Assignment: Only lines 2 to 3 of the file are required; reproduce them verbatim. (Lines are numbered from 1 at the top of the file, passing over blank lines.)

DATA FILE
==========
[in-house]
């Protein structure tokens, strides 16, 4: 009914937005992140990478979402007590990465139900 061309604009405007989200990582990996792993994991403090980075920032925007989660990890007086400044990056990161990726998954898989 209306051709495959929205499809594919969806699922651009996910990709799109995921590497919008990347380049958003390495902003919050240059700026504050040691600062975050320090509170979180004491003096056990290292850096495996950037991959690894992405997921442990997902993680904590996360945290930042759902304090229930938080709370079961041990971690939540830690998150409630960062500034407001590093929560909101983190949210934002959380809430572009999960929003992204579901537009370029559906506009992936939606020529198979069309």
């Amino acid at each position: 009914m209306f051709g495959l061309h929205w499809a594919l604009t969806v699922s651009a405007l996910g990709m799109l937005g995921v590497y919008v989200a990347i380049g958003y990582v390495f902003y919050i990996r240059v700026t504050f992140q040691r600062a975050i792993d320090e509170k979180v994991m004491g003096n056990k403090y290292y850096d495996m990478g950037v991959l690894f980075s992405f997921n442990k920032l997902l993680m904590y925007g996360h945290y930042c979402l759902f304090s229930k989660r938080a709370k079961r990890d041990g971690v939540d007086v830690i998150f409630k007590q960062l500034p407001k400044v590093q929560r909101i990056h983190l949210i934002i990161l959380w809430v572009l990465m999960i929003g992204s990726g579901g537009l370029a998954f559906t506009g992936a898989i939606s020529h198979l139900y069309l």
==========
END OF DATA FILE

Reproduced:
């Protein structure tokens, strides 16, 4: 009914937005992140990478979402007590990465139900 061309604009405007989200990582990996792993994991403090980075920032925007989660990890007086400044990056990161990726998954898989 209306051709495959929205499809594919969806699922651009996910990709799109995921590497919008990347380049958003390495902003919050240059700026504050040691600062975050320090509170979180004491003096056990290292850096495996950037991959690894992405997921442990997902993680904590996360945290930042759902304090229930938080709370079961041990971690939540830690998150409630960062500034407001590093929560909101983190949210934002959380809430572009999960929003992204579901537009370029559906506009992936939606020529198979069309």
């Amino acid at each position: 009914m209306f051709g495959l061309h929205w499809a594919l604009t969806v699922s651009a405007l996910g990709m799109l937005g995921v590497y919008v989200a990347i380049g958003y990582v390495f902003y919050i990996r240059v700026t504050f992140q040691r600062a975050i792993d320090e509170k979180v994991m004491g003096n056990k403090y290292y850096d495996m990478g950037v991959l690894f980075s992405f997921n442990k920032l997902l993680m904590y925007g996360h945290y930042c979402l759902f304090s229930k989660r938080a709370k079961r990890d041990g971690v939540d007086v830690i998150f409630k007590q960062l500034p407001k400044v590093q929560r909101i990056h983190l949210i934002i990161l959380w809430v572009l990465m999960i929003g992204s990726g579901g537009l370029a998954f559906t506009g992936a898989i939606s020529h198979l139900y069309l």